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Friday, April 18, 2014 |  Madison, WI: 37.0° F  A Few Clouds
The Daily


Madison's roads go ever on in Street Quest

"Not all those who wander are lost." This latter half of a couplet penned by J.R.R. Tolkein is the basic principle behind Street Quest, a new documentary created by Madison filmmaker Benson Gardner. The film follows Gardner and a team of five others as they embark on an expedition to find Madison's oldest street. The journey is intentionally discursive, as the group follows tangents of fancy as they wander among historical archives and effigy mounds in search of their quarry. >More
 Yahoo! Video recognizes Jicklefight by Jibangus

Madison filmmakers who publish on the Internet continue to find success as the medium of online video approaches its second year of efflorescence. The latest to be recognized are the team at Jibangus, a three-person arts collective. Their video vignette Jicklefight was nominated last week for 'Best Comedy Team or Duo in a Video Short' by Yahoo! video. >More
 Love-hate relationship

Dame Judi's been handed a role she could really sink her teeth into, and when she's through there are bite marks all over the screen. She doesn't overact; that's not her style. But she does some ferocious underacting, letting her facial muscles tighten into a mask. And that voice! >More

There's some Sirkian melodrama in there, some Hitchcockian thriller, but the tone is surprisingly matter-of-fact for a movie that includes visitations from beyond the grave. >More
 Wis-Kino starts 2007 with a drip of films

The local short film society known as Wis-Kino kicked off the year in a brand new screening spot on Sunday night. Moving from their longtime home at the Orpheum Stage Door theatre, the group got together in the large back room at the Escape Java Joint coffeehouse on Willy Street. >More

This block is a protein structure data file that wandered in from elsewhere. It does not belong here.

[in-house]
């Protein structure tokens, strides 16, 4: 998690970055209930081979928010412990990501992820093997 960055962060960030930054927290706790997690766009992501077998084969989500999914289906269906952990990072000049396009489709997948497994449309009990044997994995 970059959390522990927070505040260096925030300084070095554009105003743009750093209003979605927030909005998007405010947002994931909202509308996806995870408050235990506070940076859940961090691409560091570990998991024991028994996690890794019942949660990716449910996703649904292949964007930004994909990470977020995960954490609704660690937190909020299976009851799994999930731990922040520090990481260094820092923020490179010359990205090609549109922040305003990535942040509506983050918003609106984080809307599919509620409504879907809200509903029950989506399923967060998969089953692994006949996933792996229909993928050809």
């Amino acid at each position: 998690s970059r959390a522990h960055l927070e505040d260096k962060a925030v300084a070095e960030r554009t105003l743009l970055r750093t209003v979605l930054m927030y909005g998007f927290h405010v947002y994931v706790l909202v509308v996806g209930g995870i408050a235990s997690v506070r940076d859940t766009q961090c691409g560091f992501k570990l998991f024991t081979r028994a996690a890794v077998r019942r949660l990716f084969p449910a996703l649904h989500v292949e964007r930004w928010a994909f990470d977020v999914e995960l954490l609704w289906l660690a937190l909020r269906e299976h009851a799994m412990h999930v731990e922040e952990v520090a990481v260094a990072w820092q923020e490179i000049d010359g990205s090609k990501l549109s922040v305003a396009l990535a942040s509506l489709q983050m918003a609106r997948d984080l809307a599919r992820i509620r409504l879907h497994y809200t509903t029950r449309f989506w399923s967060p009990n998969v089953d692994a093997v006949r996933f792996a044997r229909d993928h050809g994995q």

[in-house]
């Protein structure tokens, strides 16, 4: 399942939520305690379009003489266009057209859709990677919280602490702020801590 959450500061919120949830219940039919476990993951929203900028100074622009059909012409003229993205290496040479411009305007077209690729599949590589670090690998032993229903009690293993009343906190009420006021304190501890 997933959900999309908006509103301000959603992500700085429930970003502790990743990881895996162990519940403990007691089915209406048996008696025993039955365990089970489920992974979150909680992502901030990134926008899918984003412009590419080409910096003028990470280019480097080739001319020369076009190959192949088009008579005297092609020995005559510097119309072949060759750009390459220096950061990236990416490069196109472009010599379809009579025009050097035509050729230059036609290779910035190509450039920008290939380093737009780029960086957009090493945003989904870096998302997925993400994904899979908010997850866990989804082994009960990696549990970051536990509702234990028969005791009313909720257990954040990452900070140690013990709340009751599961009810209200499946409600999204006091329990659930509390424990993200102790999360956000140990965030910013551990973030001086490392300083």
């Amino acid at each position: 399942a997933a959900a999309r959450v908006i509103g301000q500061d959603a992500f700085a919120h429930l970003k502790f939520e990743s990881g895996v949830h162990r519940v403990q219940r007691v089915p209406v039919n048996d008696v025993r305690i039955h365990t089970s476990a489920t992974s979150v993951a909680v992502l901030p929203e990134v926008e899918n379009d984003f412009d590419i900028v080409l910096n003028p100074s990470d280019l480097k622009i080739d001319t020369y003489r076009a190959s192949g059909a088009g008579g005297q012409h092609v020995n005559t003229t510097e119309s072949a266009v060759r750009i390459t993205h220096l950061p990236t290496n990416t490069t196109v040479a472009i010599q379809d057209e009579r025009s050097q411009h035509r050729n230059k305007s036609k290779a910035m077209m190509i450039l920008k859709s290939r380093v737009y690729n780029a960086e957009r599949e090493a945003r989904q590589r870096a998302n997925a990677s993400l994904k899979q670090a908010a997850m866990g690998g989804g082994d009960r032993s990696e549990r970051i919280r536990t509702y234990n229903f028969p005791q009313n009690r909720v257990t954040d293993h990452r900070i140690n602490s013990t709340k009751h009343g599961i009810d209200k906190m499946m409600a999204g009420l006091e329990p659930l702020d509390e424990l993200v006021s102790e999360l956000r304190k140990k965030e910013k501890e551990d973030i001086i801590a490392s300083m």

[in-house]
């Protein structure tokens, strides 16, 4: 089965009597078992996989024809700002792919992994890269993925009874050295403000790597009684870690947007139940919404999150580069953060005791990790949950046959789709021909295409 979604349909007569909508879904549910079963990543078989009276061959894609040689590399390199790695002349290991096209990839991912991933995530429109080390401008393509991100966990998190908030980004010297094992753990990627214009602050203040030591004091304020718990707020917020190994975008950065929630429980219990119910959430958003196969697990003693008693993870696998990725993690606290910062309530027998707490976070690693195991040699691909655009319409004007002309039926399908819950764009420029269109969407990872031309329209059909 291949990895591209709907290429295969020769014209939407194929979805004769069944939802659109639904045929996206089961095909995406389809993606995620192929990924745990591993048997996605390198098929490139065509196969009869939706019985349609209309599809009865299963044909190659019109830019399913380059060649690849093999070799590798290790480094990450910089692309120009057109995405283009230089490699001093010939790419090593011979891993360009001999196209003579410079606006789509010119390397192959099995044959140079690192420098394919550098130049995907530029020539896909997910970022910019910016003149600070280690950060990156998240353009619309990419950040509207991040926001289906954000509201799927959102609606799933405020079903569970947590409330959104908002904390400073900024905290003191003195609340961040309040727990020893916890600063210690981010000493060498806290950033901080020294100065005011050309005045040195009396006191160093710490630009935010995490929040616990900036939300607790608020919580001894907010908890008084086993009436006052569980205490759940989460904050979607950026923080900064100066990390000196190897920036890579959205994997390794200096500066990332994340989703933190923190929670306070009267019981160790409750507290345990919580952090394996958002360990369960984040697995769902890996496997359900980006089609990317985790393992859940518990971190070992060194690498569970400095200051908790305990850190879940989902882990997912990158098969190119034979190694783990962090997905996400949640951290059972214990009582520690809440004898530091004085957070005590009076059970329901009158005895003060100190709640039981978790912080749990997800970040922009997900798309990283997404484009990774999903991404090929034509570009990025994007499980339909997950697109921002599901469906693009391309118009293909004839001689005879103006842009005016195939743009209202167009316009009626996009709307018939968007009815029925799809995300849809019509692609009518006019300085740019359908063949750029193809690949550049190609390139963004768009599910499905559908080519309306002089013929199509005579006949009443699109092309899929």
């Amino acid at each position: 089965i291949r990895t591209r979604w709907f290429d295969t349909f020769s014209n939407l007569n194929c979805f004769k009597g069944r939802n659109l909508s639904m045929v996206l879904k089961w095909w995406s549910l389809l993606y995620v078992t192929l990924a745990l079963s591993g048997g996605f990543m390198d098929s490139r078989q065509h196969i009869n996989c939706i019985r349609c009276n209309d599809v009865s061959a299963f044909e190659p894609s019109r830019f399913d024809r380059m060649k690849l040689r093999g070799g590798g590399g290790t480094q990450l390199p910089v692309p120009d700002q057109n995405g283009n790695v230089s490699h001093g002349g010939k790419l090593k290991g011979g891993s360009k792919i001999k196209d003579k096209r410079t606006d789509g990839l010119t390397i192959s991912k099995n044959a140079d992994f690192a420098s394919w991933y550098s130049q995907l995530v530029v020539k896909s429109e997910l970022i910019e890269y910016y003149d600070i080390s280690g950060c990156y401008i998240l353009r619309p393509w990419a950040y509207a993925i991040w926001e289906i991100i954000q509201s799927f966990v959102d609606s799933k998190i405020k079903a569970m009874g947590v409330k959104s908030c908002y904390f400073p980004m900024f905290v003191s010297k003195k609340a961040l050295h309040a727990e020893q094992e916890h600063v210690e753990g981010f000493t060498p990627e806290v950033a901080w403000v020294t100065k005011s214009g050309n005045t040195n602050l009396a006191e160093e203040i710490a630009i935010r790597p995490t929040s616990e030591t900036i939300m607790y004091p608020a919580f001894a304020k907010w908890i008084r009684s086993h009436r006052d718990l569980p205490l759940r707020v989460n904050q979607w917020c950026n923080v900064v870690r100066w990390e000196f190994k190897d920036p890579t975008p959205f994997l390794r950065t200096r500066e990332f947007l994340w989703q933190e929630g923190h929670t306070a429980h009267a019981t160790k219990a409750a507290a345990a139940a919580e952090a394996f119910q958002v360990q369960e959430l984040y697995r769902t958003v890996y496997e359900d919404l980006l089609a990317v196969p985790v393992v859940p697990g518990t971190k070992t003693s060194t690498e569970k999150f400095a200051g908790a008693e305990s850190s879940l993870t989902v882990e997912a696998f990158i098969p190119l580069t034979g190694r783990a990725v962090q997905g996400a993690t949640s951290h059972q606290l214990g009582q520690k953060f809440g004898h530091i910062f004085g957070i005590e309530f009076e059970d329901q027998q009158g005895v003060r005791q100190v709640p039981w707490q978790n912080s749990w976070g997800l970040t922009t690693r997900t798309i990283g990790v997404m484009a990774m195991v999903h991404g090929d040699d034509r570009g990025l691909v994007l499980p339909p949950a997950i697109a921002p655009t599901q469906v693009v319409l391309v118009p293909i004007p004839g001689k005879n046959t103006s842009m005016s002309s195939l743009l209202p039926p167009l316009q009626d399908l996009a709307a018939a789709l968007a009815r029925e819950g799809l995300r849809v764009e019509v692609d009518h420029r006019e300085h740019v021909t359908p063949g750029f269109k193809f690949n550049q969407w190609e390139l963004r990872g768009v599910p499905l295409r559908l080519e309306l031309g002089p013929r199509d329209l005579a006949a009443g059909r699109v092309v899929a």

Tom Yoshikami introduces the spring 2007 edition of UW Cinematheque

The start of a new semester at UW-Madison means it's time for a new round of rare and foreign film screenings on campus, as the UW Cinematheque launches this weekend. There are five major series featured over the winter and spring months, everything from newly restored American features, to retrospectives of Jacques Rivette and Satyajit Ray, to a look inside the genuine glorious nation of Kazakhstan (and its neighbors). >More
 Consorting with the enemy

And Letters From Iwo Jima is a stunning gesture, both ideologically and formalistically. Ideologically, it's the equivalent of a contemporary filmmaker, 50 years from now, releasing a film sympathetic to the Iraqi insurgents. >More
 The Last King of Scotland

Few actors can seem so warm and friendly one moment, cold and frightening the next. And Whitaker pulls off some lightning shifts in mood while showing us a man who was both fascinating and horrifying. >More
 Jacques Rivette

But of all the directors who rebelled against France's mid-century Cinema of Quality, taking to the streets to catch life on the fly, Rivette was perhaps the one most open to the way life and art reflect each other, the one blurring imperceptibly into the other. >More
 A wail of a tale

Condon has committed the ultimate act of stage-to-screen larceny: celebrity casting. Don't get me wrong, some of these people sing and dance their asses off. But none of them belongs in the same room with the legends they're invoking ' well, maybe Beyoncà Knowles as Diana Ross, a woman not exactly known for her singing voice. And the songs themselves, more Broadway than Motown, have about as much soul as...well, as the white acts that used to steal from black performers. >More
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